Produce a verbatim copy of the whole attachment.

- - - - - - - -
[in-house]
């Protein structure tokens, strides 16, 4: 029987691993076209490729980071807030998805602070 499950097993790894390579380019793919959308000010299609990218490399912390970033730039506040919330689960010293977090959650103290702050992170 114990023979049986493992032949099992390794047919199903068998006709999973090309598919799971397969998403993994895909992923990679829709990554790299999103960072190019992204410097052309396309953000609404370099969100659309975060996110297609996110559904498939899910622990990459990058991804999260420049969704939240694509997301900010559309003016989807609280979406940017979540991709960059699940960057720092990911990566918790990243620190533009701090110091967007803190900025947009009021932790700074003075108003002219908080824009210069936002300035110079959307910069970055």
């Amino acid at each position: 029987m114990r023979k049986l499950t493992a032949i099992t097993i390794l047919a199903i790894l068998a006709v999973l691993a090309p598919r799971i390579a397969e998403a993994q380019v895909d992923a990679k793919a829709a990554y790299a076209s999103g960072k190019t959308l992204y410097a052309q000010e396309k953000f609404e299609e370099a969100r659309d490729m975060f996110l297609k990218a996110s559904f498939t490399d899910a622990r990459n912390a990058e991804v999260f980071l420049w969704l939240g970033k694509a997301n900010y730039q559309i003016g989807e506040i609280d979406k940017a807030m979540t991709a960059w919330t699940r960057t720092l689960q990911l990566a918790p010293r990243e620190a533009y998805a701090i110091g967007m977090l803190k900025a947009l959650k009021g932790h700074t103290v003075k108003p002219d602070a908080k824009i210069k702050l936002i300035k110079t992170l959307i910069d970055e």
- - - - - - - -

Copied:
[in-house]
């Protein structure tokens, strides 16, 4: 029987691993076209490729980071807030998805602070 499950097993790894390579380019793919959308000010299609990218490399912390970033730039506040919330689960010293977090959650103290702050992170 114990023979049986493992032949099992390794047919199903068998006709999973090309598919799971397969998403993994895909992923990679829709990554790299999103960072190019992204410097052309396309953000609404370099969100659309975060996110297609996110559904498939899910622990990459990058991804999260420049969704939240694509997301900010559309003016989807609280979406940017979540991709960059699940960057720092990911990566918790990243620190533009701090110091967007803190900025947009009021932790700074003075108003002219908080824009210069936002300035110079959307910069970055």
């Amino acid at each position: 029987m114990r023979k049986l499950t493992a032949i099992t097993i390794l047919a199903i790894l068998a006709v999973l691993a090309p598919r799971i390579a397969e998403a993994q380019v895909d992923a990679k793919a829709a990554y790299a076209s999103g960072k190019t959308l992204y410097a052309q000010e396309k953000f609404e299609e370099a969100r659309d490729m975060f996110l297609k990218a996110s559904f498939t490399d899910a622990r990459n912390a990058e991804v999260f980071l420049w969704l939240g970033k694509a997301n900010y730039q559309i003016g989807e506040i609280d979406k940017a807030m979540t991709a960059w919330t699940r960057t720092l689960q990911l990566a918790p010293r990243e620190a533009y998805a701090i110091g967007m977090l803190k900025a947009l959650k009021g932790h700074t103290v003075k108003p002219d602070a908080k824009i210069k702050l936002i300035k110079t992170l959307i910069d970055e």